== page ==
Artist Statement 2016- 2017

My work is rooted in process.   The paintings transform as they are made, being informed by me learning and changing as I work on them, and in turn the paintings are influencing and changing me.  On the canvas, ideas are: constructed together, deconstructed and reconstructed into something new throughout the process of making the painting.  The experience of construction, deconstruction, and reassembling is an essential component to the world we live in; as well as in my work.  Material things are broken down by other material things, like water weathering rock.   In ecosystems the death of a plant or animal is the nourishment for another living thing.  Disproof of what was thought to be fact leads to deeper intellectual inquiry and new frontiers in human thought.

 

By having this reality of, the assembling, disassembling and reassembling into something else, unfold through paint allows me to connect to the important truth that our world, both natural and manmade, is constantly in this very same process.  After all the drama has unfolded on the canvas of-- form, color and texture-- having been made, remade, and pulled apart to become something unexpected;  the painting reaches a point of resolution.  This resolution is a completed painting.  Through the completed painting, in the very most convincing (visual) language I have, I say to you dear viewer: don’t fear the process of making, undoing, remaking and rearranging that is part of the world around you; though at times unsettling, in it there is sublime beauty and new possibility in it that should not be overlooked.

 

Current Statement (Summer Residency 2017)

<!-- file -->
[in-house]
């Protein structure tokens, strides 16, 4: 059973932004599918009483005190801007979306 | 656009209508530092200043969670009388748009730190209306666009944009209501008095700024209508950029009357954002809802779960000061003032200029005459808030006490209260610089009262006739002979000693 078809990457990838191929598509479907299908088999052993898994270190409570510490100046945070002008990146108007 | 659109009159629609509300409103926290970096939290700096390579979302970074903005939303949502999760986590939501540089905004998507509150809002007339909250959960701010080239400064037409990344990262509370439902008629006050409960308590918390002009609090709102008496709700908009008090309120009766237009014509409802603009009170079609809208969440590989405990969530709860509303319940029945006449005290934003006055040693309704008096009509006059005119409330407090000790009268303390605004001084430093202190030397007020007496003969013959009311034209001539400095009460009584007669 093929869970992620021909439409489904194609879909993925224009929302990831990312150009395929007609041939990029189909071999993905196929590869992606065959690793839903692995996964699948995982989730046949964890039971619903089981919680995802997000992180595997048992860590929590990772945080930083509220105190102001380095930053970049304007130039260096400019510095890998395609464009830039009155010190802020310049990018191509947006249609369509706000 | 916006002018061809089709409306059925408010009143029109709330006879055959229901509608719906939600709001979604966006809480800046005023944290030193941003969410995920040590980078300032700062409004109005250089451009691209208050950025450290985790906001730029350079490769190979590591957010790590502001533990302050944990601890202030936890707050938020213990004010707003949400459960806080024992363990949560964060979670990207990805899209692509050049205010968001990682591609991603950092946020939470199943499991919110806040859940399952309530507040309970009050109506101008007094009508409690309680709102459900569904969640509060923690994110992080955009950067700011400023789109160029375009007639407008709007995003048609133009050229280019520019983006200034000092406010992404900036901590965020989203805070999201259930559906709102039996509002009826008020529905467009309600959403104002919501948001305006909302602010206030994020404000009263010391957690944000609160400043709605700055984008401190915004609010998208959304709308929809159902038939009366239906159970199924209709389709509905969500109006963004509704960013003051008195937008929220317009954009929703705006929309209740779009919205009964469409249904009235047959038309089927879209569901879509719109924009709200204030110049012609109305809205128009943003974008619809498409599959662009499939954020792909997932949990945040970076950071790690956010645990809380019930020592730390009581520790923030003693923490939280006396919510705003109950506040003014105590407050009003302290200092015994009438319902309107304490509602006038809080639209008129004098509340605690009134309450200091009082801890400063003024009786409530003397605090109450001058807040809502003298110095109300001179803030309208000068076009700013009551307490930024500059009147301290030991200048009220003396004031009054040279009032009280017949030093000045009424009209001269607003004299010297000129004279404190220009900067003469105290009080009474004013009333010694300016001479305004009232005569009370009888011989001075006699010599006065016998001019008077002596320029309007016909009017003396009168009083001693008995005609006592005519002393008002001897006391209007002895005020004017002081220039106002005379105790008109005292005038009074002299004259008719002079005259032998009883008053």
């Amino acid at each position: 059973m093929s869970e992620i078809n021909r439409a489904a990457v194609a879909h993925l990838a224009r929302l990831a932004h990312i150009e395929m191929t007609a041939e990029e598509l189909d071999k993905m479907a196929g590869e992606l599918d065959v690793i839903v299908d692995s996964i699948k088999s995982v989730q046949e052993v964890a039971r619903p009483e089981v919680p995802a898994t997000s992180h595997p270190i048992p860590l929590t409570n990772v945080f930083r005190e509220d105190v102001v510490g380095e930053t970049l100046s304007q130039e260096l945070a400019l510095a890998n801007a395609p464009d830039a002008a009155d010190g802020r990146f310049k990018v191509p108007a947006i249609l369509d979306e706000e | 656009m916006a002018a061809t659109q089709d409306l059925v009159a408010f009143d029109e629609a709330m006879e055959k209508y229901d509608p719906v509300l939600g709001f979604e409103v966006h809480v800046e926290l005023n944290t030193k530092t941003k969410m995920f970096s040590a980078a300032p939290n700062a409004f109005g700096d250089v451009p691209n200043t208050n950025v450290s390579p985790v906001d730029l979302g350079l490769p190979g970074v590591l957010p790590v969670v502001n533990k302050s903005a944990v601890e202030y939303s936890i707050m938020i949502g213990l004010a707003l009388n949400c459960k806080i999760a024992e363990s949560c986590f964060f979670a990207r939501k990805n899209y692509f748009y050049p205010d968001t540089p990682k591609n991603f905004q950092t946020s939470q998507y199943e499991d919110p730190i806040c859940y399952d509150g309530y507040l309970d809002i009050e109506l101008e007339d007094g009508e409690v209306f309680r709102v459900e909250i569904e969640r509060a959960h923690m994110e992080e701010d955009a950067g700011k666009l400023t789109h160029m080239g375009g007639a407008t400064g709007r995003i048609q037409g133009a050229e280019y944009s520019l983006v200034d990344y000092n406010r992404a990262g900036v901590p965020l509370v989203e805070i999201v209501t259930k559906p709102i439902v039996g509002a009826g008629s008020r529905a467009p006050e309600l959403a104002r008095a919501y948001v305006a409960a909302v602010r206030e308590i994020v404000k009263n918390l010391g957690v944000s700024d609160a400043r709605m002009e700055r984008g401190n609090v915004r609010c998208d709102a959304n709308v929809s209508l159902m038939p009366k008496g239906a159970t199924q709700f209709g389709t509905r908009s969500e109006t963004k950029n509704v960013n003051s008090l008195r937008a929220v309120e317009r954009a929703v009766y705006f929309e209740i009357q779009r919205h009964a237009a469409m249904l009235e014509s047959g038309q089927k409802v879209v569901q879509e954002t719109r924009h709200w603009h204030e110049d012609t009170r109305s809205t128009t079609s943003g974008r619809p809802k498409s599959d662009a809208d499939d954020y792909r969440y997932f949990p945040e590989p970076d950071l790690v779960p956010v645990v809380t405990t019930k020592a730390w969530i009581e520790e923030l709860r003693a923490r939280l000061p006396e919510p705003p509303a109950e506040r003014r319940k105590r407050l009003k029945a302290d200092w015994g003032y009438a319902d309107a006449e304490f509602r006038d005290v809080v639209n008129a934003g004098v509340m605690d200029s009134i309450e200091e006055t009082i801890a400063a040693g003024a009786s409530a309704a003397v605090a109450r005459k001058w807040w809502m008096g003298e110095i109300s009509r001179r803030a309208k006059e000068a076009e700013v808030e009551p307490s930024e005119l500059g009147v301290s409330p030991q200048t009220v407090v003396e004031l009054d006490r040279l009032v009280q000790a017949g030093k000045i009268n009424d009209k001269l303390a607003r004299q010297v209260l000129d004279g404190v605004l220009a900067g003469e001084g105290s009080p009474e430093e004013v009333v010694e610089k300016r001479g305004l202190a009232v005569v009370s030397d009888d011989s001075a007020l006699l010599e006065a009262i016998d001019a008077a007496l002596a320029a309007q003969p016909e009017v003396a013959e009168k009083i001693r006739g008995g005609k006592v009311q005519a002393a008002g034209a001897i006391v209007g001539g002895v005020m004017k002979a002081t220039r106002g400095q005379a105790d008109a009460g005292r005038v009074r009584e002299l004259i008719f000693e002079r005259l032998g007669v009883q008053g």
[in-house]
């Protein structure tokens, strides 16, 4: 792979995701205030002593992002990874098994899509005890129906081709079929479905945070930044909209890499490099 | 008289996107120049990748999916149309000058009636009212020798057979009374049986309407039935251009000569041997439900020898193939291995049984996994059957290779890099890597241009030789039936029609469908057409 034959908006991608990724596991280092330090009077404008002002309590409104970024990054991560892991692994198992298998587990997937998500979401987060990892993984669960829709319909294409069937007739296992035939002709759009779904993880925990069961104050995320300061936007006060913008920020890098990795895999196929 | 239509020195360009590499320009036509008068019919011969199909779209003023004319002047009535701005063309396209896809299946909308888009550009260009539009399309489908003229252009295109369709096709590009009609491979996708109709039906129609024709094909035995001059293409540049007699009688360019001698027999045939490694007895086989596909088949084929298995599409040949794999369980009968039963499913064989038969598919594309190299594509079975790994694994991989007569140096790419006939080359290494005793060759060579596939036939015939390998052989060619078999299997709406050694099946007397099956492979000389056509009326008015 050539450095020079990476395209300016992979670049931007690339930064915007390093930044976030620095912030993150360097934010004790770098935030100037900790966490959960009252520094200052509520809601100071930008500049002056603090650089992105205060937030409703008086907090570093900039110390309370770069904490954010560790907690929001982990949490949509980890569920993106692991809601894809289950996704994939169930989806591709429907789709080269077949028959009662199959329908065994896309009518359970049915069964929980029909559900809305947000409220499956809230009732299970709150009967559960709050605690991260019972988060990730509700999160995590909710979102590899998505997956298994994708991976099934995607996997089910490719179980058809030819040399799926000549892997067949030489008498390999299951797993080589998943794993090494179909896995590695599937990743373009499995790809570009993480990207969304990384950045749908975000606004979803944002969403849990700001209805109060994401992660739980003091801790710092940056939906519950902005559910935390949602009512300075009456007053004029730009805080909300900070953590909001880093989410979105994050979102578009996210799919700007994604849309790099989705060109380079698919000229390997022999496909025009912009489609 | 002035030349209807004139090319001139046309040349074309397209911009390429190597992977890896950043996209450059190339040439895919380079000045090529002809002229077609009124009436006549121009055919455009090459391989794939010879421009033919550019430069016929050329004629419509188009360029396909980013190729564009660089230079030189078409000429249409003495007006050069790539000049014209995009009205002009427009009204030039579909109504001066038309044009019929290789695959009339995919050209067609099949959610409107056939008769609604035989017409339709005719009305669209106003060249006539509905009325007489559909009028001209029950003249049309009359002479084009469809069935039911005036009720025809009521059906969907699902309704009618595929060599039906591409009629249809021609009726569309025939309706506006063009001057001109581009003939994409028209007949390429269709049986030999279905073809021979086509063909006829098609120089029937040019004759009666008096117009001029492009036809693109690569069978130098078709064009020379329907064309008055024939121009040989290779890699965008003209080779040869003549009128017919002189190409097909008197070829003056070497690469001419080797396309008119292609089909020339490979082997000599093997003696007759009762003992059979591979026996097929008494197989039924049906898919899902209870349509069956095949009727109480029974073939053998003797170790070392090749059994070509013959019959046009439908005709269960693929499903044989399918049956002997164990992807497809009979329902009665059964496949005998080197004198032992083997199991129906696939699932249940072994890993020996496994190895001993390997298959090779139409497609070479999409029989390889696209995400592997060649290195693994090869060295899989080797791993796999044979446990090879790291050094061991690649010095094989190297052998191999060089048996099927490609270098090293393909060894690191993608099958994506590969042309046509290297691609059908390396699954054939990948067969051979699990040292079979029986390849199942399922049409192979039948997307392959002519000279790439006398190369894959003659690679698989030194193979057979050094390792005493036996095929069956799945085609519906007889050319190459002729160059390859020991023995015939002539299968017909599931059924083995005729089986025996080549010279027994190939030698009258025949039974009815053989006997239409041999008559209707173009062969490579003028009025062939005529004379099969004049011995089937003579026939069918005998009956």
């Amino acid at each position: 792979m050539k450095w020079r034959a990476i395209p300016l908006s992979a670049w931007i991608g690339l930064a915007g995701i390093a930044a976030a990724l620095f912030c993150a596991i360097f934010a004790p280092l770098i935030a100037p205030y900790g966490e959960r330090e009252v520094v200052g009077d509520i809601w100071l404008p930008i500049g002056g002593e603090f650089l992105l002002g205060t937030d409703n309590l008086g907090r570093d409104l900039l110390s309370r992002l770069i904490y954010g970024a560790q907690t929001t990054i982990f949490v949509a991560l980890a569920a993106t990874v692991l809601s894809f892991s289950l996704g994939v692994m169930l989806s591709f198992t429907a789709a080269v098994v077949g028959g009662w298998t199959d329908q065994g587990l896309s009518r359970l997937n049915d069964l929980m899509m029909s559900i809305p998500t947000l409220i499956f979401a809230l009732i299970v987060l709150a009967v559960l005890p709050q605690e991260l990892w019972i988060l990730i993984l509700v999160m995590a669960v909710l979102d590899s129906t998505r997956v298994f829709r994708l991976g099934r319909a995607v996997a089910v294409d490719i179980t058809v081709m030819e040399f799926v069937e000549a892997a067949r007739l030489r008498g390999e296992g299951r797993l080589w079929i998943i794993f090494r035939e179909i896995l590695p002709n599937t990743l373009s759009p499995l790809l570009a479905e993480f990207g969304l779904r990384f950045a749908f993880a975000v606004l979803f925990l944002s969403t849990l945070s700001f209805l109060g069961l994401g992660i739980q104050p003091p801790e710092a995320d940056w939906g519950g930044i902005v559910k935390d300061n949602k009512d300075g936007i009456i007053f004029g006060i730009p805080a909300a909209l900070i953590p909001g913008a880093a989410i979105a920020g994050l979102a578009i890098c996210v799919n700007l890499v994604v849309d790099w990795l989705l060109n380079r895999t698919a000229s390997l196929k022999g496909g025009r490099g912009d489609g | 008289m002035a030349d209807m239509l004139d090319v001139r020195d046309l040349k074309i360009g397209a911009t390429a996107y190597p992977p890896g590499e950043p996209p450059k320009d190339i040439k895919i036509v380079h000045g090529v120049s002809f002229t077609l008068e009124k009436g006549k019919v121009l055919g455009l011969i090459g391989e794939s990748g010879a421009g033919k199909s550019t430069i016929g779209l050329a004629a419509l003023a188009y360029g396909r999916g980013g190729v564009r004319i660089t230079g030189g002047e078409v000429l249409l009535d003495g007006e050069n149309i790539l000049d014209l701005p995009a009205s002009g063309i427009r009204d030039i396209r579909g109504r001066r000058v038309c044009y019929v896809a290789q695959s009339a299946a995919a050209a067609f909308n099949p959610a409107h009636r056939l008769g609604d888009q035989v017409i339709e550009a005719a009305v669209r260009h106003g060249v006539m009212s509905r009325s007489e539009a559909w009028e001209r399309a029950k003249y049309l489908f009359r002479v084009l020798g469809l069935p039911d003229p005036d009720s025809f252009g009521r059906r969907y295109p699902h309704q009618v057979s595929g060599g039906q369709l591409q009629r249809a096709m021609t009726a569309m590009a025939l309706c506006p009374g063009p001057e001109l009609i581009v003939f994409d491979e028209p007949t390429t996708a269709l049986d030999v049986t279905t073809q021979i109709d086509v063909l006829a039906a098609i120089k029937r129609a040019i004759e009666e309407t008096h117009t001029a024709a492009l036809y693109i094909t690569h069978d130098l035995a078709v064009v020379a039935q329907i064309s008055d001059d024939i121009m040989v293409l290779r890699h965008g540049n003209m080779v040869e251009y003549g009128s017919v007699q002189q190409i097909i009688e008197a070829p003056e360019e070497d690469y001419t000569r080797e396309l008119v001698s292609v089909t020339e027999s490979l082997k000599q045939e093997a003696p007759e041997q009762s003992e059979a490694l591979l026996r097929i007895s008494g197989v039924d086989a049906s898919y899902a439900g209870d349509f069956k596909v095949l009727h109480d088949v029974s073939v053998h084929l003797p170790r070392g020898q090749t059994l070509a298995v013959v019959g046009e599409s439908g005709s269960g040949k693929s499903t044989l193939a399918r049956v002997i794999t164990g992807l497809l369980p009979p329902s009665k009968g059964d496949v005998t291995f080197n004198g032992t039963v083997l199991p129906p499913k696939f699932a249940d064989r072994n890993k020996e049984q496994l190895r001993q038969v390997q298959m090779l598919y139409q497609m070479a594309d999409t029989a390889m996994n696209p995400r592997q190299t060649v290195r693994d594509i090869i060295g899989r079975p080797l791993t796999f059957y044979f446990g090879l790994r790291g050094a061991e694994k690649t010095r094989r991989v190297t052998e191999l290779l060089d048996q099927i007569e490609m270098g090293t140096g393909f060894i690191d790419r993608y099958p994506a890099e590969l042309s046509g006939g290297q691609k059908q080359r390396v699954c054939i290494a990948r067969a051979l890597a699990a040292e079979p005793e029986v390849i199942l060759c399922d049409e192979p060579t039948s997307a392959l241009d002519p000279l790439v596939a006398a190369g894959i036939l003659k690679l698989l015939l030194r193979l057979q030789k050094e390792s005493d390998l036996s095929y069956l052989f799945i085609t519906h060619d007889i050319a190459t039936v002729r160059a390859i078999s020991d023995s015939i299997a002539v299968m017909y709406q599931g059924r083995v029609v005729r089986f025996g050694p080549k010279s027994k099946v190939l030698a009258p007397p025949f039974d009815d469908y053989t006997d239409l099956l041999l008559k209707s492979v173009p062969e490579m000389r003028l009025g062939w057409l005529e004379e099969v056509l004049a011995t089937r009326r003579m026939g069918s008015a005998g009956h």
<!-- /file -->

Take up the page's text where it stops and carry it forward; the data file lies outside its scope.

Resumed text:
In my work, the sublime begins to enact itself through language.  As someone with dyslexia, learning through reading is a sublime experience: one that both overwhelms me and conjures fears of failure, while holding tremendous excitement in the possibility of new knowledge and new concepts.  Through my paintings, my viewer has a vantage point that is similar to mine when I was learning how to read: of a form in my painting that seems to represent something, yet whose meaning slips from understanding.  It is a feeling similar to almost catching an object and then feeling it fall out of grasp.  The grappling to understand is of great importance to me: scholarly learning is neither quick nor easy, but in struggling to understand something truly complex, there is great pleasure and astonishment.  Through my mixed media paintings, I relay to my viewer these tangled experiences that are part of learning, both the chaos in ideas that have yet to congeal into coherent concepts, and the ecstatic feelings that come after the exhaustion and disillusionment.  Despite its elegance and complexity, verbal and written language is still a reduction of reality, in being so it has limitations in what it can express: in the presence of the sublime language fails.  In an attempt to communicate more fully I use painting as language with my viewer.  With an awareness of the materiality of paint, by using cake decorating tools to create frosting-like forms and irregular sculptural surfaces, collaged paper, glitter, and foil, I converse through painting as language my earnest beliefs about persistence, learning, and optimism.